How to Become Indispensable to Your Employer
If you want to become indispensable to your employer, take a look at these key characteristics that I believe that will help you succeed in any job.
- A good employee makes consistent, strong effort at all times.
No matter what industry you are in, you are going to have stress and times of discouragement, difficulty, and weariness. A good employee isn’t affected by those things. Stress comes, but they don’t whine and complain about it. They deal with it and continue to be one of those rare breed that perform at peak capacity regardless of the challenge.
- A good employee does not require any hands-on management.
When we transitioned from the business arena to ministry, the Lord spoke to me and said, “You’re going to have to trust that the people you’ve prayed about hiring are the ones I’ve sent you. Get your hands off their work. Don’t micromanage what they do. They’re gifted to do what I’ve sent them to you to do. If you micromanage, you keep them from growing in the gift I’ve given them and you load up your time with something that it shouldn’t be loaded up with.”
Employees don’t need to show their enthusiasm for a job by asking their boss a ton of questions. The more hands-on management an employee requires, the less value he or she is to the company.
- A good employee is an idea person.
Good employees have a lot of good ideas about how to run their area(s) of responsibility. They’re constantly thinking and asking God about what they can do to improve their work; the good ideas they come up with are what ultimately produce growth and change.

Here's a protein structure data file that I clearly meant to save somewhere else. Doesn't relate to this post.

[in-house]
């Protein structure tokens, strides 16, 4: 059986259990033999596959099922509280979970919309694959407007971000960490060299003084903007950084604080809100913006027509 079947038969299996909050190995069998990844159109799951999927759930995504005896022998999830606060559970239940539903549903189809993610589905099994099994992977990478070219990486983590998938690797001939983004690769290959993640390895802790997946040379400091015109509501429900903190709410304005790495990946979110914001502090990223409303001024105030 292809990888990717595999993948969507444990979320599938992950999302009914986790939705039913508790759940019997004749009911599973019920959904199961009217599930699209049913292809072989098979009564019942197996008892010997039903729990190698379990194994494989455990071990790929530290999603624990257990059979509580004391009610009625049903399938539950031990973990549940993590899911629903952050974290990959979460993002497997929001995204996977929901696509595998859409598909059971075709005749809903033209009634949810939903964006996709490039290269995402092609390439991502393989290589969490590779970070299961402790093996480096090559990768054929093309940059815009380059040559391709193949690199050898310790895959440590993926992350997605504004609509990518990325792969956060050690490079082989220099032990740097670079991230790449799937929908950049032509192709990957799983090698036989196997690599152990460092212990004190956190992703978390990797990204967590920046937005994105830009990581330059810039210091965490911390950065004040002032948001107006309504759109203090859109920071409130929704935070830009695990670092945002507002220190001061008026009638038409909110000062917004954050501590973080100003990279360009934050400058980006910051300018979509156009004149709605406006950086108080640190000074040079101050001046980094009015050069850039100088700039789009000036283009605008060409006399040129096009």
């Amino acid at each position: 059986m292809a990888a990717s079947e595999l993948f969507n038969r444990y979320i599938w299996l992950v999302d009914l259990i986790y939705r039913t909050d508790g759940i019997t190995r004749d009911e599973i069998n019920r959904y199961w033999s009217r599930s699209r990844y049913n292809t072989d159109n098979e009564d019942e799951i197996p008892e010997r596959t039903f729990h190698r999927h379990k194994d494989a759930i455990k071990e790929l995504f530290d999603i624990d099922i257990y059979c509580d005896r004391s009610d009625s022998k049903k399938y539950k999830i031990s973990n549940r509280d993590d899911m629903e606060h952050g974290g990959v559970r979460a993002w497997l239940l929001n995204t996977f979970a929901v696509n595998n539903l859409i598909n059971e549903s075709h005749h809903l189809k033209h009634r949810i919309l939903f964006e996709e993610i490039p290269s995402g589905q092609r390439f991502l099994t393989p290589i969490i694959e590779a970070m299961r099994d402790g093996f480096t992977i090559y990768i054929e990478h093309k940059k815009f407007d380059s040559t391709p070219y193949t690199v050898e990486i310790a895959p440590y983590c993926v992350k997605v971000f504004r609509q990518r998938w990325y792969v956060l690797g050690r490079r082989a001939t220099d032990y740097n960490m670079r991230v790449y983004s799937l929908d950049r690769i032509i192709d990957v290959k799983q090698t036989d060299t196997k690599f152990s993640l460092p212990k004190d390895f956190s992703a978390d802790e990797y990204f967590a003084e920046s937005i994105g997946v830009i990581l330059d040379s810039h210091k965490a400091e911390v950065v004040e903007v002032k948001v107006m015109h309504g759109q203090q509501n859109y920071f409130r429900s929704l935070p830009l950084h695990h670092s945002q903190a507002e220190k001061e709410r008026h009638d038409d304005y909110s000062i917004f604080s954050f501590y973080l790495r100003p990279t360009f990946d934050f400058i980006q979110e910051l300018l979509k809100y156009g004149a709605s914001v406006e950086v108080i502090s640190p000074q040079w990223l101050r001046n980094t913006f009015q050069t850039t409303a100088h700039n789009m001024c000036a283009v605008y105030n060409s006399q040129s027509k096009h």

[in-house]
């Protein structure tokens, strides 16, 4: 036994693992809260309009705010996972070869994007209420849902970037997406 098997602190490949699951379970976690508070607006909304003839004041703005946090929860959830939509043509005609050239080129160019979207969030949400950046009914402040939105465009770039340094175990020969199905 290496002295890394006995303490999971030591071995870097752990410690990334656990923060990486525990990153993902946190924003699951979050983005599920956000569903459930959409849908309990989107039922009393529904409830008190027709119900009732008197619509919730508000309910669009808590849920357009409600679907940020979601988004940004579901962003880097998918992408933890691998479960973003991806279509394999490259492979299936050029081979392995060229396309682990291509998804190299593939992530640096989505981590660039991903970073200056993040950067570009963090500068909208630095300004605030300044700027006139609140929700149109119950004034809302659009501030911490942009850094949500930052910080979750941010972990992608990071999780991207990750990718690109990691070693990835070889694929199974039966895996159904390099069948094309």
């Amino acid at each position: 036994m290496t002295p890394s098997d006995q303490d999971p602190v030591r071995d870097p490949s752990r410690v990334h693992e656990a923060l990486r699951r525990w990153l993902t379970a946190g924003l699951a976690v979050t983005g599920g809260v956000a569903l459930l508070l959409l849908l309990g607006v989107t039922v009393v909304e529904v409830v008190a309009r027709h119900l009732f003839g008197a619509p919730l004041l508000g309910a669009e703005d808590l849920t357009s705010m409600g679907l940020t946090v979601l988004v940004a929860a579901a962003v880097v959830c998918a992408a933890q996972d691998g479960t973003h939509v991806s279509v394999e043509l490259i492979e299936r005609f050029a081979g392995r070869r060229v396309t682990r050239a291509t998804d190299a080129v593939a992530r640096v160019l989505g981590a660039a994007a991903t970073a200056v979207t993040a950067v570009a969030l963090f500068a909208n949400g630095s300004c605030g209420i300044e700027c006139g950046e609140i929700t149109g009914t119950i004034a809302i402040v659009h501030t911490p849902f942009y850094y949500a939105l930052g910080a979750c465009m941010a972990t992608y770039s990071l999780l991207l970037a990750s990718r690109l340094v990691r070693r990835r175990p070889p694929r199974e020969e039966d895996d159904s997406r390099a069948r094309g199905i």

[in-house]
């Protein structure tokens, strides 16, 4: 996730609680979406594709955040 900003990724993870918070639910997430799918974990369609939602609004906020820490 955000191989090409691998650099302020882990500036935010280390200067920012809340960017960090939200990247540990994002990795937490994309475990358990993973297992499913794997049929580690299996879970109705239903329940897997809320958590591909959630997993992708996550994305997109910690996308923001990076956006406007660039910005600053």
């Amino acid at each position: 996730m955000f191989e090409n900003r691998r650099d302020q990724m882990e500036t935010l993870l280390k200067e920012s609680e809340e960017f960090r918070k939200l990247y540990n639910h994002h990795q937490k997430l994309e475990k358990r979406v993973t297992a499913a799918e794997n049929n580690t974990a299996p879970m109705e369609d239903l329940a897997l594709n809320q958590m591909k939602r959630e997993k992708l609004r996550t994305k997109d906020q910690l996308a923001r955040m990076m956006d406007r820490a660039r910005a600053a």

Good ideas are available to everybody. According to the Bible, God will give you witty ideas and inventions if you ask Him.
- A good employee is a problem solver.
How many people have you bumped into who are great at finding fault with everything that’s going on? “Pastor, this is not working right. Look what they did. Look at this.” They’re great problem finders, but they never solve problems.
If you aren’t a problem solver, you are almost invariably a problem creator or a problem finder. Good employees find ways to creatively solve problems they see.
- A good employee works well with others.
Your job, whatever it is, is a team effort with you and your other coworkers. The body of Christ doesn’t have any superheroes or all-stars. We all have a contribution to make and valuable employees are not conflict prone, people like being around them, and they choose to work well with other people.
- A good employee has a positive effect on others.
The people who are most desirable as employees always seem to have the effect of positively encouraging those around them. Certain people just have the capacity to dampen contention and magnify a sense of enthusiasm and excitement about what’s going on. That person is worth their weight in gold.
- A good employee sees their own inefficiencies.
When good employees make a mistake or recognize inefficiencies in a particular area in their lives, they’re honest enough with themselves to see it and change without having somebody pointing it out to them.
- A good employee knows what they are doing.
Job knowledge is important. Make sure you have the capacity to handle your position. If you know you are falling short of the mark, take the initiative to educate yourself through extra schooling or seminars to get your knowledge up to speed in the area you are working in.
The employee you want to be is the kind who helps your leaders accomplish the vision of your organization. Don’t distract your leader by creating a reason for him or her to need to come alongside you and hold your hand until the job is done. Your leader has hired you for a reason and it’s absolutely normal for him or her to expect that you will accomplish what you’ve been given.
I’m sure the list could go on, but this should give you a very solid idea of what employers want. Put these to work in your life and I know you’ll become a valuable employee to your organization.